http://www.eiu.com/index.asp?layout=...el+Latest&rf=0

"Restrictions against foreigners owning commercial property were removed in 1997, as were barriers to owning domestic companies. As a result of liberalisation, there also has been a surge in investment in Swiss real estate. Restrictions still remain on ownership of residential property, but the government has proposed lifting all federal regulations restricting foreign ownership of residential properties. 2009"
interesting question and i've been given conflicting information on this: 3 different answers from 2 people. the answers being:

- an EU b permit holder cannot buy or rent property
- the same guy then changed his mind and said an EU B holder can buy and rent property
- another guy said that you can buy property to live in and rent it out provided you live in the same building complex (restriction lifted if you a C permit holder)

would be good to get an official view as i don't have confidence in the changing answers i get!
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  #32  
Old 13.06.2011, 12:30
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Re: Residential and Commercial property investment in Switzerland

I think investment in property in Switzerland will give you very little return on investment. Safe but little!
I would say that the only way you are going to make money on property in Switzerland is if you buy it, live in it as your residence and refurbish it yourself (doing the works yourself as you will make nothing when you employ Swiss labour and stick to all the regulations) and then sell it. Even the timing can be crucial as the tax on the profit goes down on the length of time you have owned the property.
The other reason that you need to buy it in your own name is that if it is a commercial venture the banks will only give you a 50% loan on value; whilst if you do it as yourself you can get an 80% mortgage and use your pillar 2 pension as collateral.

My conclusion is that you can probably earn more with a day job and no risk in Switzerland.
The Swiss are generally Risk-Free and insure for everything.
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  #33  
Old 13.06.2011, 15:51
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Re: Residential and Commercial property investment in Switzerland

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I think investment in property in Switzerland will give you very little return on investment. Safe but little!
I would say that the only way you are going to make money on property in Switzerland is if you buy it, live in it as your residence and refurbish it yourself (doing the works yourself as you will make nothing when you employ Swiss labour and stick to all the regulations) and then sell it. Even the timing can be crucial as the tax on the profit goes down on the length of time you have owned the property.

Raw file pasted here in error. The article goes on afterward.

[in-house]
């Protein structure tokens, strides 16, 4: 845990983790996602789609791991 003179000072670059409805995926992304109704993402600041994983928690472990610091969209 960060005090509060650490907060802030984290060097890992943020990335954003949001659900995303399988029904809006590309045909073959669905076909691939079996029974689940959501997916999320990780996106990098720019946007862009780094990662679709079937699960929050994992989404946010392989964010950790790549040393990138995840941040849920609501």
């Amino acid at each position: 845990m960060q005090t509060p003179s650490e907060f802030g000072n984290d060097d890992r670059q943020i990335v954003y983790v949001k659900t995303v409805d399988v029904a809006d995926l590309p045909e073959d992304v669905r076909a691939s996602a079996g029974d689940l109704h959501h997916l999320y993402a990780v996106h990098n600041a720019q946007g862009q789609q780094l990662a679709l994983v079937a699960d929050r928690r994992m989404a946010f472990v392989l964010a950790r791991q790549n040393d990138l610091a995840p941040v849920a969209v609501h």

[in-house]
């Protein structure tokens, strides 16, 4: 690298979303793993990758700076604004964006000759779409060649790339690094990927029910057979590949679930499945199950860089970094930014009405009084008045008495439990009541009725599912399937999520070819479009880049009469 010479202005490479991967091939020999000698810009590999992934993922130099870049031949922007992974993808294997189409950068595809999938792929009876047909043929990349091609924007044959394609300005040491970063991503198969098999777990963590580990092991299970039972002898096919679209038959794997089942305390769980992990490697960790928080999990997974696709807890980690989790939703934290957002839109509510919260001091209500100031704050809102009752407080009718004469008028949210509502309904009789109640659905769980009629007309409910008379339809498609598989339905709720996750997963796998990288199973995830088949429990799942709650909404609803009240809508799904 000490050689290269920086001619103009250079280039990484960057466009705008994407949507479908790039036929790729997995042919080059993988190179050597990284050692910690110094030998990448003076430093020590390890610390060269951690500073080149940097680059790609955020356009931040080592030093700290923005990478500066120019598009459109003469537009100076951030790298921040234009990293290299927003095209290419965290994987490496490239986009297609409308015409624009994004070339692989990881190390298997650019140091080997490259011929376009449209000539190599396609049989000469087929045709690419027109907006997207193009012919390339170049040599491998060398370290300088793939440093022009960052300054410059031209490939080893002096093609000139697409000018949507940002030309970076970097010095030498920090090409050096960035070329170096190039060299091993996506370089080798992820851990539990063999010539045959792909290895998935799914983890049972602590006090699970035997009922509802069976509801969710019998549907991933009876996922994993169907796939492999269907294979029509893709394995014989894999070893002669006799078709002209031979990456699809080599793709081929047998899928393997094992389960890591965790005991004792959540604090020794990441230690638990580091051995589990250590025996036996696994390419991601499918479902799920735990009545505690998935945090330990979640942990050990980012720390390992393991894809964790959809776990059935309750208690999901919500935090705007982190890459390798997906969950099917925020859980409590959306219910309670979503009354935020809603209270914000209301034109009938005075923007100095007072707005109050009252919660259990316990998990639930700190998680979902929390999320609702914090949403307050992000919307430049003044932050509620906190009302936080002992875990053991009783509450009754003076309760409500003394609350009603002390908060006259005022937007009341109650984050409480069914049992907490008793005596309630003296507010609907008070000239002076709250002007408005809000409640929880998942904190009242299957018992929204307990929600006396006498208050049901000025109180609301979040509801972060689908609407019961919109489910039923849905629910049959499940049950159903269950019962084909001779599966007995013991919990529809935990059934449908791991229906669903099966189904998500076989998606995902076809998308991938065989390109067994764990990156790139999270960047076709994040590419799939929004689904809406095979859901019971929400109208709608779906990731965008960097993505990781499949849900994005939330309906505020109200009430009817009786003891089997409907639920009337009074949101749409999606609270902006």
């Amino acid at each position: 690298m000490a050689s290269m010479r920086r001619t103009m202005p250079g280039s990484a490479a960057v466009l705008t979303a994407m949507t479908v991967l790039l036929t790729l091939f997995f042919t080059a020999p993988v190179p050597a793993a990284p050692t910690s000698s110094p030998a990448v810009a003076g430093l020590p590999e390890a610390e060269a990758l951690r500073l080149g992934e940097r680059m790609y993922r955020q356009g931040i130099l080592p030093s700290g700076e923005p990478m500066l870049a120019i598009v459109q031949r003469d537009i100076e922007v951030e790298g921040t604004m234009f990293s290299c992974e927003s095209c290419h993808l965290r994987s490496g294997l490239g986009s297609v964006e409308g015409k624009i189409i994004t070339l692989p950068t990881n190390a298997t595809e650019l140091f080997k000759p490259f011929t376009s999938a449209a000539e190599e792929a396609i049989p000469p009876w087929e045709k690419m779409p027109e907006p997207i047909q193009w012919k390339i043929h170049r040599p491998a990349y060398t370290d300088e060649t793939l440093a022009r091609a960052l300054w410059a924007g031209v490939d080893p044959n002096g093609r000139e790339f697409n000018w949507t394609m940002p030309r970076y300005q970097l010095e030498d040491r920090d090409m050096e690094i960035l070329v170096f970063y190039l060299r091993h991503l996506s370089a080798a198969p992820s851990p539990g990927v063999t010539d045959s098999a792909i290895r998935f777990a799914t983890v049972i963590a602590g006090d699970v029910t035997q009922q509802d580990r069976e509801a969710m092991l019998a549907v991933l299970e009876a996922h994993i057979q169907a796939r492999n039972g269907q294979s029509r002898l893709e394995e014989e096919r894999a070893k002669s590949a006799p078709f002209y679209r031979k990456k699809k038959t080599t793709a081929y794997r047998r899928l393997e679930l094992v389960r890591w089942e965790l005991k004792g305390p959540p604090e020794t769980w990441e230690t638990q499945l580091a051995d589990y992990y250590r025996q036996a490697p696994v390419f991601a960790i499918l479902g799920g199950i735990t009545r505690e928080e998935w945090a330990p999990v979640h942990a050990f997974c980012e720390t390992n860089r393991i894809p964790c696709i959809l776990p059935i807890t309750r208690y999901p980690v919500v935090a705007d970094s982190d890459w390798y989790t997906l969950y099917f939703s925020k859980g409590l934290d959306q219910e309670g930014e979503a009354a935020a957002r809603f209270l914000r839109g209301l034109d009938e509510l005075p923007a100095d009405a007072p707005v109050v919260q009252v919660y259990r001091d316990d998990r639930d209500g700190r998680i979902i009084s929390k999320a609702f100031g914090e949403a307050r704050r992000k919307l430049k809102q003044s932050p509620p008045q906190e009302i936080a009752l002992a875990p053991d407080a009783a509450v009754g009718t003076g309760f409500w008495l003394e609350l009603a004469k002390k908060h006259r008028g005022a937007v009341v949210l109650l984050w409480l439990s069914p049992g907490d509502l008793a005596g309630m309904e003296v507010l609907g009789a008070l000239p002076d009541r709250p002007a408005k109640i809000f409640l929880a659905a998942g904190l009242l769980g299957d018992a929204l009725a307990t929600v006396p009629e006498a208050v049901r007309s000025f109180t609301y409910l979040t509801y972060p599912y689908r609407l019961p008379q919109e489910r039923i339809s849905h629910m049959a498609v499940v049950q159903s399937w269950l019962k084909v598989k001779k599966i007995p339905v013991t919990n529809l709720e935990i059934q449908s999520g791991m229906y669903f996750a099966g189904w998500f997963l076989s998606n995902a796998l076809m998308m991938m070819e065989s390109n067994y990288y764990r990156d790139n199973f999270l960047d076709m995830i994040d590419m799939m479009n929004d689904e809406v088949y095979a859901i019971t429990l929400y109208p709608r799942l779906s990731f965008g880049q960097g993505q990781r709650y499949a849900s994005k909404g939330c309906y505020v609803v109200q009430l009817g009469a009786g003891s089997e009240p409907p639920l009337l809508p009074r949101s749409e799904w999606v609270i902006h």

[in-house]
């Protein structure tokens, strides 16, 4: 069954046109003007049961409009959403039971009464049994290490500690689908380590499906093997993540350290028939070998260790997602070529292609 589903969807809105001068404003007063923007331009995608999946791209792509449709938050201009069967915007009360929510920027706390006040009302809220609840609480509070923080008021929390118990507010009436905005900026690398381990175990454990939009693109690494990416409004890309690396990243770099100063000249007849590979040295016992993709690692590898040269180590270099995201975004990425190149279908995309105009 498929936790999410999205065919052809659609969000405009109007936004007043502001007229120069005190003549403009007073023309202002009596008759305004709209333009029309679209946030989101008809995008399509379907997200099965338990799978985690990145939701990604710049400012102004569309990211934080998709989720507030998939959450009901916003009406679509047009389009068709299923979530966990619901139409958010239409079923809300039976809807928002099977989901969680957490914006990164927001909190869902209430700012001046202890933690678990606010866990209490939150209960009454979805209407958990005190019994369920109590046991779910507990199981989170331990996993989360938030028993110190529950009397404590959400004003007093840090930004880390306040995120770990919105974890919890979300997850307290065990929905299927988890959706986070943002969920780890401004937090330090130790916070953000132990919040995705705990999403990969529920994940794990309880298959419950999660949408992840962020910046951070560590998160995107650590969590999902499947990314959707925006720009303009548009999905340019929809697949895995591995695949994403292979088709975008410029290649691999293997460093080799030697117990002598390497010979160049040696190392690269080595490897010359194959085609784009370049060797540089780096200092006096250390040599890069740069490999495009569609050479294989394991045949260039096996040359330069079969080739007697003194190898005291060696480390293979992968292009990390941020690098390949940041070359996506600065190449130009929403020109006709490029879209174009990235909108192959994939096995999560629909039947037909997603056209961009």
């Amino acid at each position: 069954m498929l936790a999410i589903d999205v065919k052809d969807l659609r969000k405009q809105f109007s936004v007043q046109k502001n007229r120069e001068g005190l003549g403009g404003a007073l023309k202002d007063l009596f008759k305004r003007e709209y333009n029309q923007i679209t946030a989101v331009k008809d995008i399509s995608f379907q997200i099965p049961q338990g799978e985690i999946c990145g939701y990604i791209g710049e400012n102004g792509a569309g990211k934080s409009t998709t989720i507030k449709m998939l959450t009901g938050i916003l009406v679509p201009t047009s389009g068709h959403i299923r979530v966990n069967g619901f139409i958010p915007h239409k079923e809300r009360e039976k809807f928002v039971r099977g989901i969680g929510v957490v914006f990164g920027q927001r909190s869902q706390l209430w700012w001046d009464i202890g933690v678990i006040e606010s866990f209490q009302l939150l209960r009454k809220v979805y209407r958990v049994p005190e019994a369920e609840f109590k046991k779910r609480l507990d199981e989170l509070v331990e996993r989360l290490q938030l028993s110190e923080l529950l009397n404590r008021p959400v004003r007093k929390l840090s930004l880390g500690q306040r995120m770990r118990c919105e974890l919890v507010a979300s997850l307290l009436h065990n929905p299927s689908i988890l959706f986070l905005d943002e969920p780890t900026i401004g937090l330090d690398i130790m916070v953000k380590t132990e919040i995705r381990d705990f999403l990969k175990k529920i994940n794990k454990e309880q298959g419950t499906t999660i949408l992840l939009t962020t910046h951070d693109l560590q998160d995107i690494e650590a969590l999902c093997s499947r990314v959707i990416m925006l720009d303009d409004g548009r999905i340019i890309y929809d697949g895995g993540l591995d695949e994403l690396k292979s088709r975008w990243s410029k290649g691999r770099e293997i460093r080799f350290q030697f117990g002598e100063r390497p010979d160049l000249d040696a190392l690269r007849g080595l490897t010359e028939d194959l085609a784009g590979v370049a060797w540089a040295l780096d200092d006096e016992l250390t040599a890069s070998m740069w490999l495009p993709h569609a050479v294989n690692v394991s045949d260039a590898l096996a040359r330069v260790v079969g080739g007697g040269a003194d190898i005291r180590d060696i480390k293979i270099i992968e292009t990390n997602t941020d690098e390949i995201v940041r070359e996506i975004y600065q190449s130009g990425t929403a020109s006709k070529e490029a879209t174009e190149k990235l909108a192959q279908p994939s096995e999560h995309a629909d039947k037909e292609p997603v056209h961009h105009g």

The other reason that you need to buy it in your own name is that if it is a commercial venture the banks will only give you a 50% loan on value; whilst if you do it as yourself you can get an 80% mortgage and use your pillar 2 pension as collateral.

My conclusion is that you can probably earn more with a day job and no risk in Switzerland.
The Swiss are generally Risk-Free and insure for everything.

Do not forget the punitive capital gains taxes on residential property unless you use the money to buy another property; 60% tax in Zürich in first year on 100, 000 profit.
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  #34  
Old 13.06.2011, 22:02
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Re: Residential and Commercial property investment in Switzerland

I personally know of at least 4 people who look for international investors
and have been offering for the past 10 years 10 percent return on Real Estate in Zurich. Some of them started with literally hardly any money and are now multi millionaires just from the commission and managing fees, also do i know some of there clients which are really happy with them.

The only problem thy are having at the moment is there is no worth while houses to be bought and the market is dry so thy are just sitting on literally hundreds of millions of dollars and desperate to buy...

So don't let anyone put you off and say its not worth it in Switzerland, do you homework properly and take us all our of a beet in 10 years time...
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  #35  
Old 15.06.2011, 13:44
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Re: Residential and Commercial property investment in Switzerland

The Swiss Market is two fold as far as I understand. You have residential properties and leisure properties. Normal residential properties usually have a smaller upside than holiday properties in the alps.
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  #36  
Old 11.05.2012, 09:46
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Re: Residential and Commercial property investment in Switzerland

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I wondered if anyone here had experience of buying and owning property investments here. I already own an own occupied apartment, but I would like to buy another couple for investment. Are there any restrictions on B permit holders buying? Also, where is the market place for Swiss commercial property to be found?